Lost then found
Pixar brings a satisfying end to a great story
Toy Story 4
Directed by Josh Cooley
Screenplay by Andrew Stanton and Stephany Folsom
Starring Tom Hanks, Tim Allen, Annie Potts, Keanu Reeves, Christina Hendricks
Rated G, Playing June 21
When I discovered that the Toy Story series was getting a sequel, I was highly skeptical. However, I can now say for sure that Pixar has done a great job in ensuring the Toy Story movies stay strong on their own as well as together. I welcome Toy Story 4 as a great sequel and a probable end to the saga of Woody (Tom Hanks) and Buzz Lightyear (Tim Allen).
From the trailers, we know there is a struggle between Woody and Forky (Tony Hale) as Woody attempts to help the arts-and-crafts spork adjust to his new life as a toy. Bo Peep (Annie Potts) returns as a badass independent woman, thriving in life as a lost toy. And of course, the usual gang is still around and kicking to fuel this sequel with nostalgia and good times.
What really amazes me about this movie is the diversity of emotions it evokes while still staying true to its core as a children’s movie. The kids will be easily entertained by the frantic shenanigans of all the toys running around on screen, but they’ll also experience a few scares at the hands of Gabby Gabby (Christina Hendricks) and her dummy henchmen, many laughs at the antics of Forky as he stubbornly declares his trash allegiance over his newfound toyhood, and maybe even a few tears closer to the end of the film. Toy Story 4 is not a silly happy-go-lucky camp all the way through, which is definitely refreshing in the realm of children’s movies and not unsurprising coming from Pixar.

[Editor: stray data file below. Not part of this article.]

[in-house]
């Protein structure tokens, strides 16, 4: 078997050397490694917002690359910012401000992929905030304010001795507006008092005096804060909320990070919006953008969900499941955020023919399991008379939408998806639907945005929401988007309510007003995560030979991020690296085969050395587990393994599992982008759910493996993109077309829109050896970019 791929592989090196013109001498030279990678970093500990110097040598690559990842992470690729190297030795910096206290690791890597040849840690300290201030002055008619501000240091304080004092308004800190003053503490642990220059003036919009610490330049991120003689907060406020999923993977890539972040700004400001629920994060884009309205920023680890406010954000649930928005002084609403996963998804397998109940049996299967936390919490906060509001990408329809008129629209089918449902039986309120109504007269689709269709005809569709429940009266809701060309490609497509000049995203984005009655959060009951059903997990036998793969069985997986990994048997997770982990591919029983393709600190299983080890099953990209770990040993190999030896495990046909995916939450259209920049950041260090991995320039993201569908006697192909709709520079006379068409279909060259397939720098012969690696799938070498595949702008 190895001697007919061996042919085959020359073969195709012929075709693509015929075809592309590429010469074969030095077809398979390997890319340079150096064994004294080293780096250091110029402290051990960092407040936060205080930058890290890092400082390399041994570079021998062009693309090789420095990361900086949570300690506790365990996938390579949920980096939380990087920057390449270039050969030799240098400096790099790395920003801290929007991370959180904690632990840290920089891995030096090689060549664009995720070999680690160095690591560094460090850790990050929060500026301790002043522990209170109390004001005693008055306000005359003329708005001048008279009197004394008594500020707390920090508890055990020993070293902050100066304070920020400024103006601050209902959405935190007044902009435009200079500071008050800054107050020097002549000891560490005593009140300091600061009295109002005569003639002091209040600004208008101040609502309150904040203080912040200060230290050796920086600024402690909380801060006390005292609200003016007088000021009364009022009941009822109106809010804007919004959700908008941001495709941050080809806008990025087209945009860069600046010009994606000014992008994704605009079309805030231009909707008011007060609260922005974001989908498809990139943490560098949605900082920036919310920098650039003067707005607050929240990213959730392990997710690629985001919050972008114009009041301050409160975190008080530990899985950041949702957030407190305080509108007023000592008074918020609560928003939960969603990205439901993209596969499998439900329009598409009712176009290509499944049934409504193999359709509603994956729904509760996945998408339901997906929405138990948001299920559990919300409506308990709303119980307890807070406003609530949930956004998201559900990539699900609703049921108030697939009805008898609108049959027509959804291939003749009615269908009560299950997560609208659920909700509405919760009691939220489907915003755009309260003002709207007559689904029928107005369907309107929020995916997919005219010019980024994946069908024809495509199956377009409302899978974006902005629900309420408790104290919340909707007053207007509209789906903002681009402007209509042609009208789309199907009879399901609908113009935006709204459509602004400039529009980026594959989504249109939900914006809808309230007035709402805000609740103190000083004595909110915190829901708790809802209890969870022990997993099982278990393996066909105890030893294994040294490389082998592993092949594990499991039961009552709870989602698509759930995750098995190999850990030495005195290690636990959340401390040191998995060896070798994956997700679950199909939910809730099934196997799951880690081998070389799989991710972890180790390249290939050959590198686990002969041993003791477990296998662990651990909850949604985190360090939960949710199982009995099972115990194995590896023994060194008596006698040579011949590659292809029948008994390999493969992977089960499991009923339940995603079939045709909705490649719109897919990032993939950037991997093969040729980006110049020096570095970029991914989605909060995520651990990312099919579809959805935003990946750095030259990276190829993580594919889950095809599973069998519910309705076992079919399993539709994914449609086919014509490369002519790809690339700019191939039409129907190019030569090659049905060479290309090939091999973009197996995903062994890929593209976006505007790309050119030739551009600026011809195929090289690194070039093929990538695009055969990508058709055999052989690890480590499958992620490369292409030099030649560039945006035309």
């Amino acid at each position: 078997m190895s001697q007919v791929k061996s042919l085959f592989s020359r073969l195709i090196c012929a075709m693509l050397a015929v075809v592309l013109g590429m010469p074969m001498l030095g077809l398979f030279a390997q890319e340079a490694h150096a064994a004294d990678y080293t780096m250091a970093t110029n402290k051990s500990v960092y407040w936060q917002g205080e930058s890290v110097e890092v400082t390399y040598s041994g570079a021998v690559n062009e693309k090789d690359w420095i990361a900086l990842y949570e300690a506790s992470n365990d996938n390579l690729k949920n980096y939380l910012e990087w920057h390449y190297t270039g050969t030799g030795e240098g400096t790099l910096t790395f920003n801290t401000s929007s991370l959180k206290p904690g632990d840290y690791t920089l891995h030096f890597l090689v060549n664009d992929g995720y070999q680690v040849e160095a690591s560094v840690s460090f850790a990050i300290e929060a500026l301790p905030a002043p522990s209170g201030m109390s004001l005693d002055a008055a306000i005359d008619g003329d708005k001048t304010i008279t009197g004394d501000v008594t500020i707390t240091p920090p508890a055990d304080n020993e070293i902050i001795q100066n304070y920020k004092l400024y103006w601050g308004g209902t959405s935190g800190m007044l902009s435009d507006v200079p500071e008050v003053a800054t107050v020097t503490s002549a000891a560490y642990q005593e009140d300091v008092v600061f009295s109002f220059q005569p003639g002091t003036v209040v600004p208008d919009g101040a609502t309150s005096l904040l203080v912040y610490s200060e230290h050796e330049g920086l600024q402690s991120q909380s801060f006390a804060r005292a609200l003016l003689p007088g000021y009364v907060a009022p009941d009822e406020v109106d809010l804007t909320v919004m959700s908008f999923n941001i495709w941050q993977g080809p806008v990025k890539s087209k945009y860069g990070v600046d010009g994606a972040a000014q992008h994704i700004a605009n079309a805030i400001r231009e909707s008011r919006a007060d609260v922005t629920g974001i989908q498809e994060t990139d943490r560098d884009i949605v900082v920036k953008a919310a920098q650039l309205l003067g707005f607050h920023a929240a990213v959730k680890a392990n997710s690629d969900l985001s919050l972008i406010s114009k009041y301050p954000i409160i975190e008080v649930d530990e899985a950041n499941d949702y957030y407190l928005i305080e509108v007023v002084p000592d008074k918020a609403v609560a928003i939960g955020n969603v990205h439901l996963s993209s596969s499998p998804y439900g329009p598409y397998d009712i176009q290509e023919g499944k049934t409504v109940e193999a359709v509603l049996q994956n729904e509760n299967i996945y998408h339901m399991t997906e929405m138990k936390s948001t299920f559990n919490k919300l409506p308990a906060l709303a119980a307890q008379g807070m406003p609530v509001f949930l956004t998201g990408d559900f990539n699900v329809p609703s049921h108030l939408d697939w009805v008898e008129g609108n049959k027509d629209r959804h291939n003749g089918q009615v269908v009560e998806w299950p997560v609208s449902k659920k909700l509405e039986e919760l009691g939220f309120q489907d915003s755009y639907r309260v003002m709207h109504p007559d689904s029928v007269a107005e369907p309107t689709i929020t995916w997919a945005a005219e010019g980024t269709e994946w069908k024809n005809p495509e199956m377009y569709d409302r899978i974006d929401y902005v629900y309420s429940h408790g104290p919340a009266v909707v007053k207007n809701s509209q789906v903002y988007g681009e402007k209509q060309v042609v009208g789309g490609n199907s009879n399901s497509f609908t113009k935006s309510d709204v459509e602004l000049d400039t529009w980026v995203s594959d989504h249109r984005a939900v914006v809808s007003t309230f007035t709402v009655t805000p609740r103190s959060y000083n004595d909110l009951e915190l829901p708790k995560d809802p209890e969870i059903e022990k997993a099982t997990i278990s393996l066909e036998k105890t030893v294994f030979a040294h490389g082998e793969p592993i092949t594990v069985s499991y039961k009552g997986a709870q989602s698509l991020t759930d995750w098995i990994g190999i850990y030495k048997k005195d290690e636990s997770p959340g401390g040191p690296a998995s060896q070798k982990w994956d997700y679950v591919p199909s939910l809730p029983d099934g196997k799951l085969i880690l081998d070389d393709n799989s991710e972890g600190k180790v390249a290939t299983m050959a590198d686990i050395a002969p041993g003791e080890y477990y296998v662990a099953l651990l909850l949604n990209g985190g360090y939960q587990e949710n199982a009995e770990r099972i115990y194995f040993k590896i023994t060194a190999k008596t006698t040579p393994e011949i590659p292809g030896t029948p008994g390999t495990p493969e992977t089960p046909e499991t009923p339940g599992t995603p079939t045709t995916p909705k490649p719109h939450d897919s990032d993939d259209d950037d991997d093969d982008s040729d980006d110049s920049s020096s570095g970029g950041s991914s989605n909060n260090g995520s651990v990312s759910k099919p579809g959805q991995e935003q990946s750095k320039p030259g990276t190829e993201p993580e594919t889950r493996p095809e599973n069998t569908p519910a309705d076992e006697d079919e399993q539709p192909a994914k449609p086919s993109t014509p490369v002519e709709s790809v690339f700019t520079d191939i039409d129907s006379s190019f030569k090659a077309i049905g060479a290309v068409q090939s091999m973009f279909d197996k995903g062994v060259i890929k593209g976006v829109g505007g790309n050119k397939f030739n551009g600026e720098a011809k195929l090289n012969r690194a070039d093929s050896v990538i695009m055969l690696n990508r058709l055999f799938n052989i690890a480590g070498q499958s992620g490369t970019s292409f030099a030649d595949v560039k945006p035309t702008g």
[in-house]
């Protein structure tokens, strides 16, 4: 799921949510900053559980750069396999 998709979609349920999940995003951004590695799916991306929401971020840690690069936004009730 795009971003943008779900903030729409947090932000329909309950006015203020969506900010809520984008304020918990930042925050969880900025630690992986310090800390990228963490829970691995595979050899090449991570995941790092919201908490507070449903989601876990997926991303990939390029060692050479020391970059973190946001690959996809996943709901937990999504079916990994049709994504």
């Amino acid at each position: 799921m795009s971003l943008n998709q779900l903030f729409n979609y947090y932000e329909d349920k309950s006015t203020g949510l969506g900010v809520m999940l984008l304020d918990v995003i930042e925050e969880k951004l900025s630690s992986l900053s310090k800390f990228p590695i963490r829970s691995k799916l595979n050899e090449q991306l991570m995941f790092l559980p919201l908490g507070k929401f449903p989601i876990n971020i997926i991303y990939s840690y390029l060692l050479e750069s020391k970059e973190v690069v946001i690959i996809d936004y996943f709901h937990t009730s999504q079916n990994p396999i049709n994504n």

Pixar has also always done a great job in keeping the content of the film intelligent enough such that it is truly family-friendly, meaning neither the parents nor the kids will be bored while watching the film. While the kids beam at Bo Peep’s awesomeness and Buzz Lightyear’s and Duke Caboom's (Keanu Reeves) daredevil stunting, mom and dad will appreciate the nostalgia while exploring the dynamics of a toy’s life: how having or not having a kid can influence a toy’s circumstances.
The writing of the characters, especially in the character development of Woody and Forky, is another thing to be appreciated. I don’t think I would have ever found a spork with pipe cleaner arms and popsicle sticks for feet endearing, much less be invested in whether or not such a creation accepts being a toy, but dang it, Pixar really got me there. With Woody, it’s just interesting to see how he adjusts to life after Andy. He spent at least ten years being Andy’s favorite toy and being the leader of his toys before being passed on to Bonnie (Madeleine McGraw), who, as you can guess, does not form quite the attachment to the old cowboy ragdoll. With this in mind, you could better understand Woody’s quest to help Forky adjust to make Bonnie’s childhood a worthwhile one.
I also want to give mad props to all the voice actors who really give life to all the characters. Tom Hanks and Tim Allen have always shone in their roles as Woody and Buzz, but Annie Potts really breathes new life into Bo Peep, transforming her from the dainty ornamental doll from the first two movies to the strong lead character that she is in Toy Story 4. Jordan Peele and Keegan-Michael Key as Bunny and Ducky are also hilarious and welcome comedic relief, even if their harebrained schemes of attacking people make you question their ability to be good with kids.
Nostalgia washed over me when Toy Story 4 opened with the cloudy wallpaper in Andy’s room and “You’ve Got a Friend in Me” played in the background. It is just one of those indescribable feelings that warms your heart. If you grew up with the Toy Story films, I would highly recommend watching Toy Story 4 just to enjoy seeing your favorite toys up on the big screen one more time as the story is brought to a satisfying close.